One of the killer features of Logstash is it’s extensibility: You can use various official and unofficial plugins to add the functionality you need to Logstash. Further to that, if you can’t find an existing plugin, it’s relatively simple to write your own plugin. This post will look at how to write an input plugin for Logstash. Since Logstash 1.5 plugins are standalone Ruby gems the process will seem familiar if you’ve built a gem in the past. The plugin we’ll be writing will fetch CloudWatch metrics from AWS.


Here’s a quick rundown of what you need to do:

  1. Clone an example plugin
  2. Rename the core files
  3. Edit the gemspec file
  4. Ensure that your Gemfile specifies JRuby
  5. Do a bundle install
  6. Do your development, and remember to add and run tests
  7. Build the gem
  8. Install the gem

On to more detail.


Logstash runs on JRuby, so it’s plugins also need to run on JRuby. If you haven’t installed it yet, now is a good time to do so. Check out this post on setting up a Logstash development environment on how to do so.

Before we jump in

As mentioned before, a Logstash plugin is basically a ruby gem. This gem usually consists of only one class that extends a Base class provided by logstash. There’s also a number of other methods and utilities available in the code that you should be aware of:

The config method allows you to specify configuration options available to the plugin. When specified, the option will be available in the plugin class as an instance variable (prefixed with an @ sign).

The config_name needs to be called to give your plugin a unique, machine readable name in Logstash. It’s best to do this right at the top of the class.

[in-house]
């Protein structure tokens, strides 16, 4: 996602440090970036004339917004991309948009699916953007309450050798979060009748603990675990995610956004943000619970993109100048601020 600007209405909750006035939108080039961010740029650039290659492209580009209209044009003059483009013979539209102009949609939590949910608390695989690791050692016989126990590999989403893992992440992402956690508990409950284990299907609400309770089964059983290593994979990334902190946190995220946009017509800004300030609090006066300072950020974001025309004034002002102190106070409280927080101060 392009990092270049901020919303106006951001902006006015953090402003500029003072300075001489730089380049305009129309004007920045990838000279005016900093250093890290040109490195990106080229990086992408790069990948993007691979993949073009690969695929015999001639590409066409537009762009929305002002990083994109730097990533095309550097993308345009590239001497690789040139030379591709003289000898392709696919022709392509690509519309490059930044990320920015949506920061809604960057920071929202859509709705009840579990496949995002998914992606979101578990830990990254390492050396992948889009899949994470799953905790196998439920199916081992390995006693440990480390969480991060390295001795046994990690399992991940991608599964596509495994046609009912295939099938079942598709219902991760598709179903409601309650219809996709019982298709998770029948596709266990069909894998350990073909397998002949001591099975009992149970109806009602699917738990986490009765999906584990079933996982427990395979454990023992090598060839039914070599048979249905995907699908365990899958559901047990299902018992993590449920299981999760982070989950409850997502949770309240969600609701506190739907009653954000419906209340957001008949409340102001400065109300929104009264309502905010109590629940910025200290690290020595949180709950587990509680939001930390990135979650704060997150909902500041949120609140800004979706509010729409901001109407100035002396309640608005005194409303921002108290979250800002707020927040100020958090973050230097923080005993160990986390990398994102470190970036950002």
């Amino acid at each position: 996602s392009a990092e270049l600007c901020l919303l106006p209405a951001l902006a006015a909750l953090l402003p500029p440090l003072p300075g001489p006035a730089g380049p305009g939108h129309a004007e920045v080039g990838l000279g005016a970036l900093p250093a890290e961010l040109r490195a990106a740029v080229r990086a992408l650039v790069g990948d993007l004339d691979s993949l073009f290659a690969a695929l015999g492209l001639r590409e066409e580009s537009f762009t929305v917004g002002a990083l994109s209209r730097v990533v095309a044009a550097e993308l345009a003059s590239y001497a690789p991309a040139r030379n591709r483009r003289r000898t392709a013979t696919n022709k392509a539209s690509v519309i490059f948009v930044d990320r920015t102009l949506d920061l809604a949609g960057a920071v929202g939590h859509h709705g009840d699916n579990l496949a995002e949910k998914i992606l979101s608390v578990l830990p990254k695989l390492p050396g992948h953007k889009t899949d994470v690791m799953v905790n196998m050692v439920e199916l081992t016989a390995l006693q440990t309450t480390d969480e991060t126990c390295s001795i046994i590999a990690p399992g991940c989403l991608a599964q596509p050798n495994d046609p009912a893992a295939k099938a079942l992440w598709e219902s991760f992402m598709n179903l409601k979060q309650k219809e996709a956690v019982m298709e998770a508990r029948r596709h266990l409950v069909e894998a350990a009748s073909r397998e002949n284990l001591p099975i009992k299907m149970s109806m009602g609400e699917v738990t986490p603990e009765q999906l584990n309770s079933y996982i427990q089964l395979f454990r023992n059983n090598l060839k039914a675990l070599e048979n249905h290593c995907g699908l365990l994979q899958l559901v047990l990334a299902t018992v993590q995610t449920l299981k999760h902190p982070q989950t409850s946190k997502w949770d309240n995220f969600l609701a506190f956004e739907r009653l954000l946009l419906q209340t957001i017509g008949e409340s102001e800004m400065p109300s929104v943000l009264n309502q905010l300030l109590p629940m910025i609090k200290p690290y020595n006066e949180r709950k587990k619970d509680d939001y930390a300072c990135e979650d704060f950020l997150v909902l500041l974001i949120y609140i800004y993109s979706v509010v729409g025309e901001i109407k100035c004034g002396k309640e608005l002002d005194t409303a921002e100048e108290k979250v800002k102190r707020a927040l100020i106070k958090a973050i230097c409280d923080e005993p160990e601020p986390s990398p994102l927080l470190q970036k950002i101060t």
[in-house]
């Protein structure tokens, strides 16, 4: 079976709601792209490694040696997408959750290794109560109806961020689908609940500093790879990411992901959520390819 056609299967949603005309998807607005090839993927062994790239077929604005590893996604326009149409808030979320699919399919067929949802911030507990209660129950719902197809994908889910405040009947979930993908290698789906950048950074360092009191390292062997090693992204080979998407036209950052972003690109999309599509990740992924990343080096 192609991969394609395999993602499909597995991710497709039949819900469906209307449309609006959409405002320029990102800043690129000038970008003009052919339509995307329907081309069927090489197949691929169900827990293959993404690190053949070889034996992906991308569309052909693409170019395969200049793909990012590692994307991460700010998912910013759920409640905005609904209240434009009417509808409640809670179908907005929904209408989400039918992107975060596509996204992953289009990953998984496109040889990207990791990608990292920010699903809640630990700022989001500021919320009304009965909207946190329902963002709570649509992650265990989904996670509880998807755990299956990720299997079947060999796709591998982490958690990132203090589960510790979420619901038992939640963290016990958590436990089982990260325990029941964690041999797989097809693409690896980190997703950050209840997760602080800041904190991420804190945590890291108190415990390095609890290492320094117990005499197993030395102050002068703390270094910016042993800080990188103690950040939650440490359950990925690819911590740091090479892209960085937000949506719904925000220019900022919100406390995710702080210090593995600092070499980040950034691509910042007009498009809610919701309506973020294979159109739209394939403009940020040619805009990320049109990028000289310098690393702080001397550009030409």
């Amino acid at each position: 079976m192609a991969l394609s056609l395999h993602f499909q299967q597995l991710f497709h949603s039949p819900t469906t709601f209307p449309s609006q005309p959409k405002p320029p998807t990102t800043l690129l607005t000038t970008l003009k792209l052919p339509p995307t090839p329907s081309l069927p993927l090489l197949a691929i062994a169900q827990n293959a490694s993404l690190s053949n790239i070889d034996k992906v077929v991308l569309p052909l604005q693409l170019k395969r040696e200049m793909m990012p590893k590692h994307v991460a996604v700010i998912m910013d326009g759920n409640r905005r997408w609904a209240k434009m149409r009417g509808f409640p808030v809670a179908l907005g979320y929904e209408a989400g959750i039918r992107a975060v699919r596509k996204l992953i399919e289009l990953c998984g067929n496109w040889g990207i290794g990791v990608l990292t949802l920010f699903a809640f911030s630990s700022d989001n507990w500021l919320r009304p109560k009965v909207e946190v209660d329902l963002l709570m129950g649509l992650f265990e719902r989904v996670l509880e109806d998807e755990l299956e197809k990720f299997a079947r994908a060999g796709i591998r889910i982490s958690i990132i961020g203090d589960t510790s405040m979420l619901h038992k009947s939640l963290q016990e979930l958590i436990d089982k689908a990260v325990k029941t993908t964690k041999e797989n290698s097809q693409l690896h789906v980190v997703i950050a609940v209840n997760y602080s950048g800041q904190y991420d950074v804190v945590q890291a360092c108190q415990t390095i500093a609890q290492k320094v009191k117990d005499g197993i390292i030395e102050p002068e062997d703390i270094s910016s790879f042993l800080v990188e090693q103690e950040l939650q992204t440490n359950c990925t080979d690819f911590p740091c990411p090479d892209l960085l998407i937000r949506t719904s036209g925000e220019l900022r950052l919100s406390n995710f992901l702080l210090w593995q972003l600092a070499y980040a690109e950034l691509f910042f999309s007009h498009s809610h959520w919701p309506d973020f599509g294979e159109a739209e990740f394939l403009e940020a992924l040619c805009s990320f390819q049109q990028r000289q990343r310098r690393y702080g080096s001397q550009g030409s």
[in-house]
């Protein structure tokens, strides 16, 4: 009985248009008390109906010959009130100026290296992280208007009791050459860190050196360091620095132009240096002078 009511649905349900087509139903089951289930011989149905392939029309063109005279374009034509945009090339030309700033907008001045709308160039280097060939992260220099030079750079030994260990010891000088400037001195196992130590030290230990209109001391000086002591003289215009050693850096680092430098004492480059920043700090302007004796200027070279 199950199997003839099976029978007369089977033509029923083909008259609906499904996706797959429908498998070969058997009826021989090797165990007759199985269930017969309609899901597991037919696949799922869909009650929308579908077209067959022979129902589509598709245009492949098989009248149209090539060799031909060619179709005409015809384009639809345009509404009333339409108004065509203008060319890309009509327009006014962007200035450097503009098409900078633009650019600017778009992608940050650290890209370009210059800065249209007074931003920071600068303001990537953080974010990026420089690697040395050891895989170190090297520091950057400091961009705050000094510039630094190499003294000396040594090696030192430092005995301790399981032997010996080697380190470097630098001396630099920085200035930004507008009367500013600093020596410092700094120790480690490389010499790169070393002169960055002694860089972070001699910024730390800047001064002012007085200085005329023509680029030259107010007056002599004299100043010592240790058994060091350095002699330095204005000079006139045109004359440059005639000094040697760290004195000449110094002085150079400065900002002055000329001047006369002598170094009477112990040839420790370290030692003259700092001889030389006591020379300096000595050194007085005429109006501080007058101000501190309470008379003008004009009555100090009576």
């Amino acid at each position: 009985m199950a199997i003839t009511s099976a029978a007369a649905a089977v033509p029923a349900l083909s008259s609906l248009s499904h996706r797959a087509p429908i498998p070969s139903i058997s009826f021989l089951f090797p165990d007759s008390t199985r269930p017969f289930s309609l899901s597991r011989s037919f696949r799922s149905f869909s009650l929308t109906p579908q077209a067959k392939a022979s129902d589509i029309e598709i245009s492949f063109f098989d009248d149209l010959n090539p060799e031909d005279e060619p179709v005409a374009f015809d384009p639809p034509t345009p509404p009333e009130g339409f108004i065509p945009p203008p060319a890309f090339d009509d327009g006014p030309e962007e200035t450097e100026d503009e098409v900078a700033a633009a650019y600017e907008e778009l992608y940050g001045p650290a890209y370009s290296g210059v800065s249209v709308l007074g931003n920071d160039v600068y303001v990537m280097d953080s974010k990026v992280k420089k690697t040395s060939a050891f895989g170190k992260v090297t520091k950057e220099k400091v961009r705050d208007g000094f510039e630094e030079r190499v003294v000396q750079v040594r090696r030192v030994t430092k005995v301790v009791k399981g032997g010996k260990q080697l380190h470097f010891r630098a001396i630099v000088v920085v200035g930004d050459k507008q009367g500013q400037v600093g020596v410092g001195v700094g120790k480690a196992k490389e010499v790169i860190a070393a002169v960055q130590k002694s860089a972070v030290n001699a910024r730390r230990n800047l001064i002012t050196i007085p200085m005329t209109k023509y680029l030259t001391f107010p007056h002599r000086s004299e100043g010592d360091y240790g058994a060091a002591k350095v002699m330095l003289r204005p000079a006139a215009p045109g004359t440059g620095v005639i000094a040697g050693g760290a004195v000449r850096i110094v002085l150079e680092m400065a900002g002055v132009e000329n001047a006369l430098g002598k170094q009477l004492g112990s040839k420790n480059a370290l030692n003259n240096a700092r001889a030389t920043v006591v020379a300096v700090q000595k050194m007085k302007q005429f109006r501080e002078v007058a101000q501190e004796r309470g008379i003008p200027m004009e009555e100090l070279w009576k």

Not all plugins use it, but the default codec for the plugin needs to be defined by adding default :codec, 'plain' to the class.

Get the Code

Elastic maintains an example plugin for each of the plugin types: inputs, outputs, filters and codecs. These provide a great base to start from, as they contain all the structure and boilerplate you need for your plugin. The first step then is to clone the plugin you need. Run the following commands in bash to create your plugin, add the example repository as a remote, and pull master from there. Note the pattern you need to use when naming your plugin: logstash-[type]-[name].

mkdir logstash-input-cloudwatch
cd logstash-input-cloudwatch
git init
git remote add example [email protected]:logstash-plugins/logstash-input-example.git
git pull example master


Once you have the example code, you need to remove and rename all the sample information and replace it with your own.

The files are all named after the example plugin. Just rename them to match your own:

mv logstash-input-example.gemspec logstash-input-cloudwatch.gemspec
mv lib/logstash/inputs/example.rb lib/logstash/inputs/cloudwatch.rb
mv spec/inputs/example_spec.rb spec/inputs/cloudwatch_spec.rb

We will now change the plugin’s details in the logstash-input-cloudwatch.gemspec file. This file contains information about the project, such as the author and website, as well as it’s dependencies. For now just change the author and project details, we’ll cover the dependencies later.

For completeness we’ll also ensure that bundler knows we should be using JRuby. Change your Gemfile to look like this:

source ''
ruby "1.9.3", :engine => "jruby", :engine_version => "1.7.19"

You can now install all of the plugin’s dependencies by running bundle install. Every time you change your dependencies in the gemspec file you need to rerun this command. You’ll of course need the bundler gem on your machine to do this. Install it by running gem install bundler.

A Basic Outline

All Logstash plugins follow the same basic pattern. Here’s a rough outline of a Logstash plugin. We’ll discuss the various parts later in the post:

# The class definition, inheriting the base class
class LogStash::Inputs::CloudWatch < LogStash::Inputs::Base
  # The machine readable name for the plugin
  config_name "cloudwatch"

  # If undefined, LogStash will complain, even if codec is unused.
  default :codec, "json"

  # The interval config option with a default
  config :interval, :validate => :number, :default => (60 * 15)